Rationale: Despite accumulating evidence that psychological stress has a short-lasting detrimental effect on asthma, little is known about the way stress in childhood predisposes to adult asthma. Objectives: Using a communication box, we investigated the long-lasting effect of early psychological and physical stress on adult asthma in mice. Methods: Male BALB/c mice were exposed to either psychological stress or physical stress three times (every other day) during their fourth week of life. The mice were sensitized to ovalbumin at 8 and 10 weeks, and an ovalbumin airway challenge was conducted at the age of 11 weeks. Results: Twenty-four hours after ovalbumin challenge, both psychological and physical stress-exposed mice exhibited a significant acceleration in the number of total mononuclear cells and eosinophils and airway hyperresponsiveness compared with control mice. No differences in serum anti-OVA-specific immunoglobulin E levels were found between stress-exposed and control animals after antigen sensitization. In the psychological stress group, but not in the physical stress group, an elevation of the serum corticosterone levels during ovalbumin challengewas significantly attenuated in comparison with the control group. Moreover, pretreatment with RU-486, a glucocorticoid receptor antagonist, before ovalbumin challenge completely inhibited a psychological stress-induced exacerbation of asthma. However, pretreatment with GR-82334, a neurokinin-1 receptor antagonist, failed to affect physical stress-induced augmentation of airway inflammation. Conclusion: Early psychological and physical stresses aggravated adult asthma via hyporesponsiveness of the hypothalamic-pituitary- adrenal axis during antigen challenge and via a pathway(s) distinct from the hypothalamic-pituitary-adrenal axis or neurokinin-1 receptors.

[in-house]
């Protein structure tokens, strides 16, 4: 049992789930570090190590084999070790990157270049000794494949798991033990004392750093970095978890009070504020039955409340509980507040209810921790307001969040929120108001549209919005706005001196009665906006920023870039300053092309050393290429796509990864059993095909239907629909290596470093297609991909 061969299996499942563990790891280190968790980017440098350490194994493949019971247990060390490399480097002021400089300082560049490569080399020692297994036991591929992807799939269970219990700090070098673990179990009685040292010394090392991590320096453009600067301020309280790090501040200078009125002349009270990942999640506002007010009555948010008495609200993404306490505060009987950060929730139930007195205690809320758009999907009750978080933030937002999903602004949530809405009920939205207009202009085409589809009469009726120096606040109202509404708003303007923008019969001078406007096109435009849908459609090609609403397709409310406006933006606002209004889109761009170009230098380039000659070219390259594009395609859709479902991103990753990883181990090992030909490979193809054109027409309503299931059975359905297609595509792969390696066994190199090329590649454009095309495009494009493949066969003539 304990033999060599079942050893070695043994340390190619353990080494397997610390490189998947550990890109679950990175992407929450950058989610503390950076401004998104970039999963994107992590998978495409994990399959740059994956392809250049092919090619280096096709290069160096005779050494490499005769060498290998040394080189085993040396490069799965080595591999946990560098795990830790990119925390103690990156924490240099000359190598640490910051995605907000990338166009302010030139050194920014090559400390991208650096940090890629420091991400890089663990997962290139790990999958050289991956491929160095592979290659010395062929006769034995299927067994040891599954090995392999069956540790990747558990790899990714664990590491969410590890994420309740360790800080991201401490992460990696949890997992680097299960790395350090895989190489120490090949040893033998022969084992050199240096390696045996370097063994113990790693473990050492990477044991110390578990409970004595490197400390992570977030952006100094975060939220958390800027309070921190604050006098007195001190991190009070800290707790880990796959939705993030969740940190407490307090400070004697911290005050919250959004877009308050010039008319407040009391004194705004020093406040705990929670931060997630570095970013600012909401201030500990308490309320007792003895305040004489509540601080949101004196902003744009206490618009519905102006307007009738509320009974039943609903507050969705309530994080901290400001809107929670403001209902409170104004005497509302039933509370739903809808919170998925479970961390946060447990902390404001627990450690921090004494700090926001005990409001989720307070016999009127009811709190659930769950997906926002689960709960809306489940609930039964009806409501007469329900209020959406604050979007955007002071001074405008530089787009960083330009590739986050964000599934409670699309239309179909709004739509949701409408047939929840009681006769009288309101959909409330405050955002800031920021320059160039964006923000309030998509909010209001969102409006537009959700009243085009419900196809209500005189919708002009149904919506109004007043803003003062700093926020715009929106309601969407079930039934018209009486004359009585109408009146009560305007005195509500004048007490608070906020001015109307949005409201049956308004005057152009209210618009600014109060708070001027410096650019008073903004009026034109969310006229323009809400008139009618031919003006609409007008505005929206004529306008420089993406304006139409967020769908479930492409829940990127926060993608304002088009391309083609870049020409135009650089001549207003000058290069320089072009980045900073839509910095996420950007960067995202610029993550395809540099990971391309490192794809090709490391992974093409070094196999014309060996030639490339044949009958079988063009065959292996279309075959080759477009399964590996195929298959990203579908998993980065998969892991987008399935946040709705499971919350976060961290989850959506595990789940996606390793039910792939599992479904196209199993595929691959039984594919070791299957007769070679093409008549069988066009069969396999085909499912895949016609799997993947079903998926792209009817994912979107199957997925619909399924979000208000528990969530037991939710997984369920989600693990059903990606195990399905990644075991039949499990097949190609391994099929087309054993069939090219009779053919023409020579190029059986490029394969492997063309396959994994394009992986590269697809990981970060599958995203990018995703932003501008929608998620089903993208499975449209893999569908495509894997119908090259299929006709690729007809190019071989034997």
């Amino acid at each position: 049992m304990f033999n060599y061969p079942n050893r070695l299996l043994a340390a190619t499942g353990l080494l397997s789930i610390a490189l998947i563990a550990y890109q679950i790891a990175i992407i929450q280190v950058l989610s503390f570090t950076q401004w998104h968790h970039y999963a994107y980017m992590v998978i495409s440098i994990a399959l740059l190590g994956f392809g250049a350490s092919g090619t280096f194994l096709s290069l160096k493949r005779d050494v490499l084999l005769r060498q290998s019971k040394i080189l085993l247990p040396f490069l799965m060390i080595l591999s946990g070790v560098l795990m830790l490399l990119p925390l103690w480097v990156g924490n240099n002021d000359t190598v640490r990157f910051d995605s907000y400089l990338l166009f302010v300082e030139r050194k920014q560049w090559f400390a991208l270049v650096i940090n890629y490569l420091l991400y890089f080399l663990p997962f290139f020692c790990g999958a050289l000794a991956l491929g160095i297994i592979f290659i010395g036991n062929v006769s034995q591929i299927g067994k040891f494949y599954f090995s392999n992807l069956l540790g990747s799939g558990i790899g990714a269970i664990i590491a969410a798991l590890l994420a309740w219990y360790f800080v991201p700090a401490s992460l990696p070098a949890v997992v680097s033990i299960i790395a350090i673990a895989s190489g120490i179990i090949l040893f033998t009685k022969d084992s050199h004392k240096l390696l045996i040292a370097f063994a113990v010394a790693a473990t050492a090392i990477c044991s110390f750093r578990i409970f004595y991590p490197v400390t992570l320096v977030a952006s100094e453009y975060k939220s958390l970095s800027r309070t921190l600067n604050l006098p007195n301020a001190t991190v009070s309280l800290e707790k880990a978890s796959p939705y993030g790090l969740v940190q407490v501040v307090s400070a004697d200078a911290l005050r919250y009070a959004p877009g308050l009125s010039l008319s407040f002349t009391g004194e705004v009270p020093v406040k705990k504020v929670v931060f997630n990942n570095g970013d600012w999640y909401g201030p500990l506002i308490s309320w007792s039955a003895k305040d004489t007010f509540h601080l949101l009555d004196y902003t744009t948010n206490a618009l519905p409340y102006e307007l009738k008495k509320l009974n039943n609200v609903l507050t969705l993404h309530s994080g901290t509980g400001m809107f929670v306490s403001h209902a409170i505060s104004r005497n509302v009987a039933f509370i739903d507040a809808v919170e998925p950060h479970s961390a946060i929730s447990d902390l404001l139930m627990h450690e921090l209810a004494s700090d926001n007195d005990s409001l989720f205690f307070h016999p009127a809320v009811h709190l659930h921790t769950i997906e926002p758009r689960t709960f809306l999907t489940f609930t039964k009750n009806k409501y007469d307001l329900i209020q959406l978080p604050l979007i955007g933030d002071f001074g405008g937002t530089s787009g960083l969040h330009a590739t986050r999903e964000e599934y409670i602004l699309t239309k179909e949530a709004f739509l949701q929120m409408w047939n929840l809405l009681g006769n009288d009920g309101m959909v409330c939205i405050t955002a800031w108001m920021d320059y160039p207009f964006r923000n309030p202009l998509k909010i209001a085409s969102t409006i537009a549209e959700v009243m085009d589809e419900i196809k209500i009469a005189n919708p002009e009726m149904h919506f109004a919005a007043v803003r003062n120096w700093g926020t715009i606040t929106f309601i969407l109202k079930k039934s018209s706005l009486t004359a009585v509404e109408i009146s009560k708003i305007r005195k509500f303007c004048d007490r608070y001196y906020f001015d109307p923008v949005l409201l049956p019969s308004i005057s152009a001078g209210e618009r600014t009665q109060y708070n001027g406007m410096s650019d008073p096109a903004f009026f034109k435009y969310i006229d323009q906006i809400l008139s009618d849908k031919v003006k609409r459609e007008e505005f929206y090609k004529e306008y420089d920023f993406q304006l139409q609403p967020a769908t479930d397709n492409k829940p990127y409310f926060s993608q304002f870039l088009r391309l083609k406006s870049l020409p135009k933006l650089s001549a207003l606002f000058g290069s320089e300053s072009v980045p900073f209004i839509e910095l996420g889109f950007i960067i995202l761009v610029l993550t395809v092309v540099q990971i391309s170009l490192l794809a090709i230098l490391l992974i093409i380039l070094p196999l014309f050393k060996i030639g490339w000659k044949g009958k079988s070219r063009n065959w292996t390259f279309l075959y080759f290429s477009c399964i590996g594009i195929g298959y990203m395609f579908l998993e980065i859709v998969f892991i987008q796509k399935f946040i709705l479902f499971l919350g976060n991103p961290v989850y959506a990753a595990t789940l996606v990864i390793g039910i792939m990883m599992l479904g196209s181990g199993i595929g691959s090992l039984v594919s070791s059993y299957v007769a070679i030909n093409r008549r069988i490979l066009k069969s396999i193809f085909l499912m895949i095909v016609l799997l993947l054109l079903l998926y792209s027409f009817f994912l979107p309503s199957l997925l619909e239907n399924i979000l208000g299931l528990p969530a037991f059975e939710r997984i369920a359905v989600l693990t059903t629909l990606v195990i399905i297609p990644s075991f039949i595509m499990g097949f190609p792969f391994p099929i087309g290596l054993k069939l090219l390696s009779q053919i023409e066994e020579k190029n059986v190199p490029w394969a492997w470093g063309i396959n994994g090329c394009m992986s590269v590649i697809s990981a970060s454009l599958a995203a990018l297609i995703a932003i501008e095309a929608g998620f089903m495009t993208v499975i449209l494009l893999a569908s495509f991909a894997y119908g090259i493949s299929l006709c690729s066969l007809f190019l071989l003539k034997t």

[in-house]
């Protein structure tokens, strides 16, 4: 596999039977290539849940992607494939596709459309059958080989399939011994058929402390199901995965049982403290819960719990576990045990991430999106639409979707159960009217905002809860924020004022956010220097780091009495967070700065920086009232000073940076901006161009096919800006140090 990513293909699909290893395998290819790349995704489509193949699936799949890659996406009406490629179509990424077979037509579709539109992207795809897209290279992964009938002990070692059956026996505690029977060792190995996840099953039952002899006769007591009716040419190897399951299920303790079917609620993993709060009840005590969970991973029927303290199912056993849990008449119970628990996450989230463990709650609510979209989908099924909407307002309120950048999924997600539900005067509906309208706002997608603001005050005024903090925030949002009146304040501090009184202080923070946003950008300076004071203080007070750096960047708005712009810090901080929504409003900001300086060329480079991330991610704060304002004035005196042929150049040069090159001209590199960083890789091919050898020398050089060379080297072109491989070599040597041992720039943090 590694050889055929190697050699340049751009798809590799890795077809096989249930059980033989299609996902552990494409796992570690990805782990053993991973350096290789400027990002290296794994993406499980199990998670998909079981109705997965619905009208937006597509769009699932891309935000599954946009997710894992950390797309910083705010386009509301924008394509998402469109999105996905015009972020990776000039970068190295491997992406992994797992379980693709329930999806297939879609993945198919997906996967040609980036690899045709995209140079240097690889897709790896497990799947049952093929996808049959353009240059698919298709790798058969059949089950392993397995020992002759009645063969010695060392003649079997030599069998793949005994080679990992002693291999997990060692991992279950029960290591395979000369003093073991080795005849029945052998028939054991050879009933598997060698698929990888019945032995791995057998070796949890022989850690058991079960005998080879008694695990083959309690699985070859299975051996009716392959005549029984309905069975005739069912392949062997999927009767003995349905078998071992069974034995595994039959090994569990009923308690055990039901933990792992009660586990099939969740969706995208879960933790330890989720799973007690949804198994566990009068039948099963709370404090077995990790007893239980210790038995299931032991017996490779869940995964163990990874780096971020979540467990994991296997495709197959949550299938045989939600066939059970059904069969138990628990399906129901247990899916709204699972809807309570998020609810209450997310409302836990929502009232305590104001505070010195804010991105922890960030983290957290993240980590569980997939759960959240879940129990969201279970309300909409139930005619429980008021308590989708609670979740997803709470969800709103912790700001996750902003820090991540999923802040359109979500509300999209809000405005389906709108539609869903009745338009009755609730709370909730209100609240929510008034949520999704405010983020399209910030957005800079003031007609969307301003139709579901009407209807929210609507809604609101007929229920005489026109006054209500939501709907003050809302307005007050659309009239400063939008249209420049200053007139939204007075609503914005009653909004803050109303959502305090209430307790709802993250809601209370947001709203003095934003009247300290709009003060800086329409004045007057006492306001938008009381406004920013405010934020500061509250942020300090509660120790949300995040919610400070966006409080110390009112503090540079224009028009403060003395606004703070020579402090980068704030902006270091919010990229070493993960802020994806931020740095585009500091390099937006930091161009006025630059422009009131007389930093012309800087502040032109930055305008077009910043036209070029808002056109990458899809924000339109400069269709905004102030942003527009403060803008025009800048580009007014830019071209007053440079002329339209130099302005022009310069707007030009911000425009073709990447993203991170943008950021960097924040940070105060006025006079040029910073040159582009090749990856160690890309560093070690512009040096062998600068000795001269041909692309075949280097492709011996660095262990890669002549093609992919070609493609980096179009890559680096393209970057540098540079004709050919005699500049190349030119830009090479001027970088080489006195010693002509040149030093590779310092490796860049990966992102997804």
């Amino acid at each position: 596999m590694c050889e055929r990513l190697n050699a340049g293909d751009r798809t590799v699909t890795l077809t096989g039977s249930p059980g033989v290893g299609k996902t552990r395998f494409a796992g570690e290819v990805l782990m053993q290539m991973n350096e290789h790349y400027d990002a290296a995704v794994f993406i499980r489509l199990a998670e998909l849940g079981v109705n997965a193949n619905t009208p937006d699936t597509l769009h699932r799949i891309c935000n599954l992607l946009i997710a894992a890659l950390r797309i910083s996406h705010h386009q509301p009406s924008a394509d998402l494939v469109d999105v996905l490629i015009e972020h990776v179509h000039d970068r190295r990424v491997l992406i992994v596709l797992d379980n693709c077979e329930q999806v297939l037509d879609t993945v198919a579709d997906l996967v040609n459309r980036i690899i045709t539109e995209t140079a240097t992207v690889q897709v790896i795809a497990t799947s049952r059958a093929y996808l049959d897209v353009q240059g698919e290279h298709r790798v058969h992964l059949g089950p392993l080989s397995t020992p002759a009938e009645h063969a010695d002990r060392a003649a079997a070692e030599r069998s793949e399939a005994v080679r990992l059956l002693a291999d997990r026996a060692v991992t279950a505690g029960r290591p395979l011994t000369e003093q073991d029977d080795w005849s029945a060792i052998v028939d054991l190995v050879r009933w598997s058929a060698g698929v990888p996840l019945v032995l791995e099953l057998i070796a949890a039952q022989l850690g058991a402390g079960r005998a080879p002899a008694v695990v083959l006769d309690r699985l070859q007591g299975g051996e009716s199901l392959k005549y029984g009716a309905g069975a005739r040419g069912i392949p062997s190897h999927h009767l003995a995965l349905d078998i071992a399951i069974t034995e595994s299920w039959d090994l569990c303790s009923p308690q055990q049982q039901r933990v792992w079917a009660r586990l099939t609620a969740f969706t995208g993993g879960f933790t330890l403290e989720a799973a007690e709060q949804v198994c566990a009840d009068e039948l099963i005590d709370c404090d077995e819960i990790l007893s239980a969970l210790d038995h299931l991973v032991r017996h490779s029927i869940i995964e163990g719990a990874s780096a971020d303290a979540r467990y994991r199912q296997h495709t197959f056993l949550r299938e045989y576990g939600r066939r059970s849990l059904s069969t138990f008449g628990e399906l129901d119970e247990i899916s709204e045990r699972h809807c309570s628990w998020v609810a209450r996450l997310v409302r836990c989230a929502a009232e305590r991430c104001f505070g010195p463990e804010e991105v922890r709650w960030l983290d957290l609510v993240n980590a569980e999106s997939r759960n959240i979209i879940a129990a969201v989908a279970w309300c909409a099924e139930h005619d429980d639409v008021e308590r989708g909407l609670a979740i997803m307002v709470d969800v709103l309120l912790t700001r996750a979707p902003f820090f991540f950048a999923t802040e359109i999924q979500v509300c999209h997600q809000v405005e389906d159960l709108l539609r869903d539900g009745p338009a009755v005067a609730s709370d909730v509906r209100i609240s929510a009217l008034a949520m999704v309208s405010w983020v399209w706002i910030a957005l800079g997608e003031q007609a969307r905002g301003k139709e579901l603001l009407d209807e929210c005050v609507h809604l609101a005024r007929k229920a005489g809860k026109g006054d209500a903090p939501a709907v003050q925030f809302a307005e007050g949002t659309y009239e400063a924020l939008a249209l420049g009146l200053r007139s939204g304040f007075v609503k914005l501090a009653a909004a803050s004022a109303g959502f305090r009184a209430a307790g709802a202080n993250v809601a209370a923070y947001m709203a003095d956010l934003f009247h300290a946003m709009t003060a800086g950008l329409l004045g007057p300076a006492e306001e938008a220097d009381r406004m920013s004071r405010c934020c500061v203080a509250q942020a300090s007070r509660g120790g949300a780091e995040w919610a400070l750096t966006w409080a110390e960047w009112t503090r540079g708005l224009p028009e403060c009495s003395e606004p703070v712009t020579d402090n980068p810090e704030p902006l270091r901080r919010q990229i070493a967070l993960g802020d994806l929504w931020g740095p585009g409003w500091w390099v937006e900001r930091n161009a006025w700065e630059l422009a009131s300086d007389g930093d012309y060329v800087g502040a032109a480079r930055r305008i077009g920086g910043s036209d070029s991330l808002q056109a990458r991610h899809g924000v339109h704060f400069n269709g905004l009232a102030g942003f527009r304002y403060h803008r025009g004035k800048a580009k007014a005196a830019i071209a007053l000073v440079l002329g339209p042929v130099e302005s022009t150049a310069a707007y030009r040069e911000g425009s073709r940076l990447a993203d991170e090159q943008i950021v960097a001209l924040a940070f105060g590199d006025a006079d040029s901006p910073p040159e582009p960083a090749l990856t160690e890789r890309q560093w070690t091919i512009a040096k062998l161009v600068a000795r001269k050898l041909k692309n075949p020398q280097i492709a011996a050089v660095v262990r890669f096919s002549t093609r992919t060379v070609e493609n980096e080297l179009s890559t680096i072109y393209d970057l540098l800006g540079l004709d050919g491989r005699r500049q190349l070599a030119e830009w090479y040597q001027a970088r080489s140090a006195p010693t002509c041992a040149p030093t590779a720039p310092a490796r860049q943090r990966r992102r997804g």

|ジャーナル||American Journal of Respiratory and Critical Care Medicine|
|出版ステータス||出版済み - 2月 15 2007|
!!!All Science Journal Classification (ASJC) codes